Keywords: African Growth and Opportunity Act, AGOA, Multi-Fiber Arrangement, trade preferences, exports, apparel, industrial development, value chains, rules of origin
    JEL: F13 F14 O14 O24
    Date: 2013–11
  20. By: Alexandre Gazaniol; Catherine Laffineur
    Abstract: This paper investigates to which extent outward foreign direct investment (FDI) affects domestic wages. We are first interested in the raw wage differential between multinational and domestic firms. Results reveal that multinational companies pay a wage premium to their employees, even within precise skill-groups (blue-collar workers, intermediate occupations and managers). The wage premium is increasing within the wage distribution. In a second step, we use spell of workers within a firm in a fixed effect model to analyze the effect of outward FDI within job-spells. Results suggest that outward FDI raises wages for managers and reduces wages for workers performing offshorable tasks. The positive effect of FDI on managers’ wages is mainly driven by the intensive margin of outward FDI, that is by large firms already established abroad. This result is observed even after controlling for endogenous workers’ mobility.
    Keywords: Offshoring, Tasks, Wages, Inequality
    JEL: J24 J31 D21 D23
    Date: 2015–03
  21. By: Nabeshima, Kaoru; Ito, Tadashi; Tanaka, Kiyoyasu; Kashcheeva, Mila; Bullon, David; Sanchez, Natalia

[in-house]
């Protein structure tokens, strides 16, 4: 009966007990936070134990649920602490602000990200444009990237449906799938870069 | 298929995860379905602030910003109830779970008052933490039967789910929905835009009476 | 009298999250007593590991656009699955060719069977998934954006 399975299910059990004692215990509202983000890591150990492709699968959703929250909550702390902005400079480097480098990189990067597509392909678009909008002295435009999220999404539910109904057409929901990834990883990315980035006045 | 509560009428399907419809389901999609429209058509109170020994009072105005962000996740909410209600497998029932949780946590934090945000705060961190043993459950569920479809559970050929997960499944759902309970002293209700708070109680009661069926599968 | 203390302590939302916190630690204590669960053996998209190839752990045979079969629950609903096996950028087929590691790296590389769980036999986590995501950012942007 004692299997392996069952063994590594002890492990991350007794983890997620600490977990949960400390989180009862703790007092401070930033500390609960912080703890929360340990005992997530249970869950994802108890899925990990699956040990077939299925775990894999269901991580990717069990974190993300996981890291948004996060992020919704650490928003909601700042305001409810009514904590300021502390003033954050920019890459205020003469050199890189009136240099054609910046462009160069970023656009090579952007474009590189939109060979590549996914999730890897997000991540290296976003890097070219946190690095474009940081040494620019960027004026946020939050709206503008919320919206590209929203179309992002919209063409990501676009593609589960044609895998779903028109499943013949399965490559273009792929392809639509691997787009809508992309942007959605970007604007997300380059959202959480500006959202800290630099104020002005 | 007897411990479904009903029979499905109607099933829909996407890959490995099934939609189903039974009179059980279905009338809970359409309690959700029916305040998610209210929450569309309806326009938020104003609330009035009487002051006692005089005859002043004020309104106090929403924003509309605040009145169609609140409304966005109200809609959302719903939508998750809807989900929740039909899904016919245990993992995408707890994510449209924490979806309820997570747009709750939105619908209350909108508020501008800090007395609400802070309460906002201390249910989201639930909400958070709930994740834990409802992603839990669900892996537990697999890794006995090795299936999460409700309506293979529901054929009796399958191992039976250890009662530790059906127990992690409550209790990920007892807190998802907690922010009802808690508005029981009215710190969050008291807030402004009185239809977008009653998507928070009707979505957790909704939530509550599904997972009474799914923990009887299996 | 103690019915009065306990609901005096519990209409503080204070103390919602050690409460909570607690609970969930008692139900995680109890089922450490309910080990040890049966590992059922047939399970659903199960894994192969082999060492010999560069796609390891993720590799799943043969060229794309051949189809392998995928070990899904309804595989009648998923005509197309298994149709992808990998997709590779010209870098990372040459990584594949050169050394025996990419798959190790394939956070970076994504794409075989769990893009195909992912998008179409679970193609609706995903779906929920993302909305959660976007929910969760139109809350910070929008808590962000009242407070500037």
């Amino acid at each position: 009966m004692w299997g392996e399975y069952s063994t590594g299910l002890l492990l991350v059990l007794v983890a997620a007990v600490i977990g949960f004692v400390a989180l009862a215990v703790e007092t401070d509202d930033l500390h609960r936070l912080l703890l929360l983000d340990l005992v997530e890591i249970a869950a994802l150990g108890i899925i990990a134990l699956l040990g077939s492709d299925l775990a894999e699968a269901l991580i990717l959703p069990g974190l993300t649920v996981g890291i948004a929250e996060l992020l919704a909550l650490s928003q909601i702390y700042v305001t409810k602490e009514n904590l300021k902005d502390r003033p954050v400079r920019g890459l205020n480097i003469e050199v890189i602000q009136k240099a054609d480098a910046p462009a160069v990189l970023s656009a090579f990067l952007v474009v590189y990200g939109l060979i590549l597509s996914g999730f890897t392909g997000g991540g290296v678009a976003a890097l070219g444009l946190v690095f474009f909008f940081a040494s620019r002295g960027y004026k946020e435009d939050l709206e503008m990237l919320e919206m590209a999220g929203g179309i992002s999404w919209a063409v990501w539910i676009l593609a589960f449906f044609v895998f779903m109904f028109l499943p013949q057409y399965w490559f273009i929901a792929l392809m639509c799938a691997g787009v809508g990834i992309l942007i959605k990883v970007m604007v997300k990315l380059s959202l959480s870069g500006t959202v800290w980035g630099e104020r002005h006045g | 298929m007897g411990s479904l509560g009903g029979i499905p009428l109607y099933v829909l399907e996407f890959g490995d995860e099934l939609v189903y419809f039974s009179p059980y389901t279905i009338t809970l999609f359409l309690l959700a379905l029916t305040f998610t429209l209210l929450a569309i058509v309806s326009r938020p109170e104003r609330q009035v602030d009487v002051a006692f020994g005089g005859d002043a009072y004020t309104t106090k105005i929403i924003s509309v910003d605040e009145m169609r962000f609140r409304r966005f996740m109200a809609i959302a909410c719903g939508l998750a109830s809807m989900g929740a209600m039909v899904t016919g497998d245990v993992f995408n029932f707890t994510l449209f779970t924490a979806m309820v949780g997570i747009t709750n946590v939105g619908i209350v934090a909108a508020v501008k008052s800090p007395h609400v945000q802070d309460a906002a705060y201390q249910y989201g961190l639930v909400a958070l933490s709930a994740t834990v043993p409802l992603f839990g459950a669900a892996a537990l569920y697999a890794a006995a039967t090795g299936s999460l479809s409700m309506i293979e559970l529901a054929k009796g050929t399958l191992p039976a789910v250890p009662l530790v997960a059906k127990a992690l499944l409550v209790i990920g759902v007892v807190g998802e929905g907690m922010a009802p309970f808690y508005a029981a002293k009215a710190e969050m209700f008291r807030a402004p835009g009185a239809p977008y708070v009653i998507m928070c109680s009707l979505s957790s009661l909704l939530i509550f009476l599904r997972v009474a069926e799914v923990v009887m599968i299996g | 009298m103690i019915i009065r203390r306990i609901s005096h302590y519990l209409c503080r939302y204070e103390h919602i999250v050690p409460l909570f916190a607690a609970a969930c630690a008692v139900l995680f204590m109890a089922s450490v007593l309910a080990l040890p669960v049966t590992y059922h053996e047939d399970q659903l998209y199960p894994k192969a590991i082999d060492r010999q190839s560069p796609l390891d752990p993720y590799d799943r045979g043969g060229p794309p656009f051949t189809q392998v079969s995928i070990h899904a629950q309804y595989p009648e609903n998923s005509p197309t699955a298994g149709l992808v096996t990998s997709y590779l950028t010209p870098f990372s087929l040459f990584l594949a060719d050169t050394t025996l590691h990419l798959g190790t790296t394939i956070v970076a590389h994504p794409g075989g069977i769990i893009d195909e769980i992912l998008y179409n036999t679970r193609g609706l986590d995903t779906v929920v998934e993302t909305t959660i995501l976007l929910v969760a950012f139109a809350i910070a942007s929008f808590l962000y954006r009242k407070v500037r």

Abstract: Costa Rica has some concerns for the "middle income trap" stemming from her perceived weakening export competitiveness, intensifying competition in attracting FDI inflow; and apparent lack of innovation capabilities. Quantitative analyses on the impact of recent FTAs suggest only large firms benefit from FTAs suggesting the need for improving utilization by smaller firms. Continuing attraction of potential MNCs backed by human capital development is necessary. In pursuing its development goals, Costa Rica should be mindful of its reputation as an environmentally friendly place.
    Keywords: Costa Rica, International trade, Exports, International economic integration, Economic growth, Foreign investments, Middle income trap, FTA, Innovation
    JEL: F15 F21 O31 O54
    Date: 2015–03
  22. By: Yansheng LI (Beijing Zhengxiang Yongdao Management Consulting Company); Xin Xin KONG (Chinese Academy of Science and Technology for Development); Miao ZHANG (Department of Development Studies, University of Malaya)